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Differences between revisions 4 and 6 (spanning 2 versions)
Revision 4 as of 2008-12-24 05:29:36
Size: 3871
Comment: Request for testing
Revision 6 as of 2008-12-24 07:10:07
Size: 6203
Comment: show selected command output and expand the open issues
Deletions are marked like this. Additions are marked like this.
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== Introducing Filtered Views == == Introducing filtered views ==
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 * reading the User Documentation (below)  * reading the draft User Documentation (below)
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== Testing Setup == == Testing setup ==
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== User Documentation == == User documentation ==
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This is done by specifying the files and directories using the view command like this: This is done by specifying the files and directories using the `view` command like this:
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  $ bzr view file1 file2 dir1 ...   bzr view file1 file2 dir1 ...
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To see the current view, use the view command without arguments like this: The output is:
{{{
  Using 'my' view: file1, file2, dir1
}}}


=== Listing the current view ===

To see the current view, use the `view` command without arguments:
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  $ bzr view   bzr view
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If no view is current, a message will be output saying `No current view.`. Otherwise the name and content of the current view will be displayed like this:
{{{
  'my' view is: a, b, c
}}}


=== Switching between views ===

In most cases, a view has a short life-span: it is created to make a selected change and is deleted once that change is committed. At other times, you may wish to create one or more named views and switch between them.

To define a named view and switch to it:
{{{
    bzr view --name view-name file1 dir1 ...
}}}

For example:
{{{
  bzr view --name doc NEWS doc/
  Using 'doc view: NEWS, doc/
}}}

To list a named view:
{{{
  bzr view --name view-name
}}}

To switch to a named view:
{{{
  bzr view --switch view-name
}}}

To list all views defined:
{{{
  bzr view --all
}}}


=== Temporarily disabling a view ===

To disable the current view without deleting it, you can switch to the pseudo view called `off`. This can be useful when you need to see the whole tree for an operation or two (e.g. merge) but want to switch back to your view after that.

To disable the current view without deleting it:
{{{
  bzr view --switch off
}}}


=== Deleting views ===

To delete the current view:
{{{
  bzr view --delete
}}}

To delete a named view:
{{{
  bzr view --name view-name --delete
}}}

To delete all views:
{{{
  bzr view --delete --all
}}}
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=== Commit after merge ===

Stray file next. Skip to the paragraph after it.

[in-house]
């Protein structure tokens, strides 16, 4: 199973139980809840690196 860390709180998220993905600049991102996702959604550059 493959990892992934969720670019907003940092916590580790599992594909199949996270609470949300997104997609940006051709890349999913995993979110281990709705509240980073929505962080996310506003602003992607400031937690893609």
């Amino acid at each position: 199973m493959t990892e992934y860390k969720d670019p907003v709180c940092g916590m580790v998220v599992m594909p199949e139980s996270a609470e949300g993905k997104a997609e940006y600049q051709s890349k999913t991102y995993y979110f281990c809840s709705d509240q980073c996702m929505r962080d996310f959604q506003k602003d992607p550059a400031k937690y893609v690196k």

Selective file commits after a merge aren't (currently) supported by Bazaar, so users need to switch off the view before committing a merge. Perhaps we should explicitly detect that a merge has happened and make `bzr commit` '''not''' implicitly use a view in this case? Or perhaps it still should but only w.r.t. reporting of what gets committed?

=== File existence ===

Should we be allowed to create a view containing non-existent files? Right now, no checking is done. Perhaps we should at least produce a warning if a file doesn't exist.

=== Rename and delete tracking ===
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For example, if a view contains `README` and `doc/` and `README` gets renamed to `README.txt`, should the view be implicitly updated?

Likewise, if a file listed in a view is deleted, should the view be implicitly updated?

One option is for the view command to take a ``--refresh`` parameter that updates a view definition so that it only contains existing files. It would then be up to the user as to when to do the refreshing.
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== Old Design Notes == == Design Notes ==
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 * don't introduce features/commands until absolutely necessary
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1. Store in a new file: .bzr/checkout/view say - explicitly doesn't propagate 1. Store metadata in a new file: .bzr/checkout/view - explicitly doesn't propagate
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4. Add --view (-V) list option to checkout and branch

5. Suggested order to support views in other commands:
4. Commands that need to support views include:
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    * mv
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6. Once all relevant existing commands support views, add ''view'' command for changing the view. This can be a second patch.
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Filtered Views

TableOfContents(3)

Introducing filtered views

Views provide a mask over the tree so that users can focus on a subset of a tree when doing their work. There are several cases where this masking can be helpful. For example, technical writers and testers on many large projects may prefer to 'see' just the directories/files in the project of interest to them. Developers may also wish to break a large set of changes into 'stages' by using views.